— Sam Missingham (@samatlounge) June 27, 2018
The debate may be interesting to follow, not least because the economics of writing books can be different from other creative careers:
If you sell a work of art via a gallery the gallery typically take 50 percent. If publishers took 50 percent of book sales I'd make around £8 per hardback of £16. I actually get £1.60. I find writing students do not know and imagine they will make a fortune, so it's useful info.
— Jill Dawson writer (@JDawsonwriter) June 27, 2018
‘Figures Unrecognizable to the Majority of Publishers’
Questions about assumptions, expectations, realities, and the report’s methodology aside, it is interesting to see yet another indicator, even an imperfect one, describe an aggregate shift toward waning compensation for writing.
“If we are to have a genuinely constructive conversation about this issue then we need a much sounder evidence base.”Stephen Lotinga
In a prepared statement, Tony Bradman, who chairs the ALCS board, is quoted, saying,
“The results of this third ALCS survey into author earnings confirm what most writers know only too well—that incomes continue to decline, and that it is harder than ever to make a living as a professional writer.
“Given the enormous contribution that the work of UK writers makes to the success of our world-leading creative industries, the ALCS research calls starkly into question the extent to which we value that work. Without writers, our country and our culture would be poorer in every imaginable way and so we must ensure that we give writers as favorable an environment in which to make a living as possible.”
And while that £10,500 figure is for what the survey classifies as professional writers (“who spend more than half their time writing”), The Bookseller’s Katherine Cowdrey points out that in this iteration of the survey, we’re not told how many of the respondents place themselves into that category. And in voluntary-response surveys of this type, the results are dependent on who steps forward and what information is offered.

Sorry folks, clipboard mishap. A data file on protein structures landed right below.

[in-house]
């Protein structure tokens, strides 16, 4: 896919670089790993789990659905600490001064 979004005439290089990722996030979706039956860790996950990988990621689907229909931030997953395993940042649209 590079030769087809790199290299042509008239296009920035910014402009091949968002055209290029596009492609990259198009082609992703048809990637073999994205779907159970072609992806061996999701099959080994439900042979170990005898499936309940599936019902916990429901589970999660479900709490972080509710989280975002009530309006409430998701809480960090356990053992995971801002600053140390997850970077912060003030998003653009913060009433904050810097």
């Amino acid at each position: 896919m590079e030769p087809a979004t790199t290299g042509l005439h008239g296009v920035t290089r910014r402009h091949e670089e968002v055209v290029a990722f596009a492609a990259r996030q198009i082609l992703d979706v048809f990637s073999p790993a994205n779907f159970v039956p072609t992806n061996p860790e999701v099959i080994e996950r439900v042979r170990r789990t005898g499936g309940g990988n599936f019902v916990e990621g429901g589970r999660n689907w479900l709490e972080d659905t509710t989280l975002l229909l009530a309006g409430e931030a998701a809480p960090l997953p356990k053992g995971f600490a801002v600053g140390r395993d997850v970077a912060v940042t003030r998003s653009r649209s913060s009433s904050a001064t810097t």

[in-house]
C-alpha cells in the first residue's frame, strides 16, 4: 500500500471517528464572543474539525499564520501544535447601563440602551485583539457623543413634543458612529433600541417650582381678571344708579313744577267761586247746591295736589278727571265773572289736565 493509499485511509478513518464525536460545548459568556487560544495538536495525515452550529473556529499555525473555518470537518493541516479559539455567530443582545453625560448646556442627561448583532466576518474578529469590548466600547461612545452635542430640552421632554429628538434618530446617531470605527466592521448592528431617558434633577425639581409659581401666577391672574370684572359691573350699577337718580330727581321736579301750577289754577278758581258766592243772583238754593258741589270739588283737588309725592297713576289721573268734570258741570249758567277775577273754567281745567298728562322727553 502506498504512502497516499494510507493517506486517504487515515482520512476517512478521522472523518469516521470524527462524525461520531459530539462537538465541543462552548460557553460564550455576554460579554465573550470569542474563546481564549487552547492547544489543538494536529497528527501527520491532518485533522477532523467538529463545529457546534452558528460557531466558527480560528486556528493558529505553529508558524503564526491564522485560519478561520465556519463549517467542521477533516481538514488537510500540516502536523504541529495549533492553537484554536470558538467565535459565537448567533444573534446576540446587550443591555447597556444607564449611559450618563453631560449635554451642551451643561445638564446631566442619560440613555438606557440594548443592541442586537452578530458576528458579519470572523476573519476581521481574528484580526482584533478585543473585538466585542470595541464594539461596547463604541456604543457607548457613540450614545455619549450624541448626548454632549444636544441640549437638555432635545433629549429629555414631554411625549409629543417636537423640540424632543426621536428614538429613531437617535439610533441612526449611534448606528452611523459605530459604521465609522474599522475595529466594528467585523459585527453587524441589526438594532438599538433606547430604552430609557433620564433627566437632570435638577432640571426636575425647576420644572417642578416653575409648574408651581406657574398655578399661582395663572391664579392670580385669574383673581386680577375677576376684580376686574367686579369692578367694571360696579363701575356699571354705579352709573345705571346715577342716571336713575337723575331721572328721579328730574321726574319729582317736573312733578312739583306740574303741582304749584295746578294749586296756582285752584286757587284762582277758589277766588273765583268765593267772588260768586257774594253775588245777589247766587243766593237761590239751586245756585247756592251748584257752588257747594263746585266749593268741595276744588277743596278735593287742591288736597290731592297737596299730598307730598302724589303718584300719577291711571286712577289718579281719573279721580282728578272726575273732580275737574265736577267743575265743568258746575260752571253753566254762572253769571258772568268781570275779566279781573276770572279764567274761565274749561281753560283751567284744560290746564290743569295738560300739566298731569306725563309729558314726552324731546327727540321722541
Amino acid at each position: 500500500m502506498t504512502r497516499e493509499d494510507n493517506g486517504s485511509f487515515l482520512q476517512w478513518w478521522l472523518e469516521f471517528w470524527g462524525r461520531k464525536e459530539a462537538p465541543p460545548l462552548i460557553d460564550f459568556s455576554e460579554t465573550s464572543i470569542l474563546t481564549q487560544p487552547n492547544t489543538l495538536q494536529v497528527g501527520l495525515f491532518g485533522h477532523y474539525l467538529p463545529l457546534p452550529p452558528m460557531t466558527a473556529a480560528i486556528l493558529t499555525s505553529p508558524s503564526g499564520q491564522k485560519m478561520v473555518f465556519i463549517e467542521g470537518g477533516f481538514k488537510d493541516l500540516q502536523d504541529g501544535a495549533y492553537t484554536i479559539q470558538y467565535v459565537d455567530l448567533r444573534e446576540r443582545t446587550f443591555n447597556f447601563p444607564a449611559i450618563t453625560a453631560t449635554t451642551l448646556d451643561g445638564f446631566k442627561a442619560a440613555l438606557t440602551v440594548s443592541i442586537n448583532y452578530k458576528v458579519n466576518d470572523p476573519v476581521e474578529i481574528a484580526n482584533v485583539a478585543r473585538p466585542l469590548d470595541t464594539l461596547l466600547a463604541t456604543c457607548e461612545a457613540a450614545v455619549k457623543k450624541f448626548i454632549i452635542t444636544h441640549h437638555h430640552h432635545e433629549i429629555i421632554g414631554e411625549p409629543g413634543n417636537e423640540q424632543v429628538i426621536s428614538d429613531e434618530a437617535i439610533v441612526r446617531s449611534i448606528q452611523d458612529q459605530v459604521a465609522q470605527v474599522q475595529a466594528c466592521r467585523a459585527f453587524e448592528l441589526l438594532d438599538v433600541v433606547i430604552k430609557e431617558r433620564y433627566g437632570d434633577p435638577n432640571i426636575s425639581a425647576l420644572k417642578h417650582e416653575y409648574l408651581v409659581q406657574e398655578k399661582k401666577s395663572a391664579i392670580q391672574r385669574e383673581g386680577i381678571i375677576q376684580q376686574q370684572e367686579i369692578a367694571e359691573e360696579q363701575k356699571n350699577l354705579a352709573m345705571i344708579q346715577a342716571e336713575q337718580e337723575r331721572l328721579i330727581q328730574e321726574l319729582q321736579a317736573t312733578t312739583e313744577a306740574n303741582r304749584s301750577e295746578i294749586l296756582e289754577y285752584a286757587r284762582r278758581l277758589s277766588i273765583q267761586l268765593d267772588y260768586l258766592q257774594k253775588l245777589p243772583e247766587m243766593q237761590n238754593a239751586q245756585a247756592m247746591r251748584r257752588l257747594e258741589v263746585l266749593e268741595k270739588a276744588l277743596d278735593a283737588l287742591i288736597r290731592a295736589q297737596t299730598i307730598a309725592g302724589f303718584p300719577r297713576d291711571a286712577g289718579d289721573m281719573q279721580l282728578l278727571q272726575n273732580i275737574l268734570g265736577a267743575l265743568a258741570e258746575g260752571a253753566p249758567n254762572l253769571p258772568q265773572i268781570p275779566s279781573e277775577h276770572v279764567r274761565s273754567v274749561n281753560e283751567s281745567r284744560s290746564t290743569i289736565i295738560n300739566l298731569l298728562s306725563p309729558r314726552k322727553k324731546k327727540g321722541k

The Publishers Association’s CEO, Stephen Lotinga, has been among those speaking to the arrival of the survey, standing up for publishers who do, probably inevitably, tend to take it on the chin when survey results of this kind are presented.
“Publishers value authors enormously and their entire businesses are dependent on supporting them,” Lotinga says to Cowdrey at The Bookseller. And he looks, as many might, to the question of a voluntary survey with difficult-to-discern levels of writer activity represented and self-reported.
“These figures will be unrecognizable to the majority of publishers as they just do not reflect the investments they are making in creative talent. If we are to have a genuinely constructive conversation about this issue then we need a much sounder evidence base,” he says.
“We would welcome engagement with the Authors’ Licensing and Collecting Society and the Society of Authors on the survey and the wider issues it raises, as it’s vital publishers are included in this important discussion.”
That sounds like an offer to be taken up quickly by the Society of Authors and the ALCS. If the publishers and authors’ organizations can work together to assess where things are, we might all learn more and be able to better chart paths forward.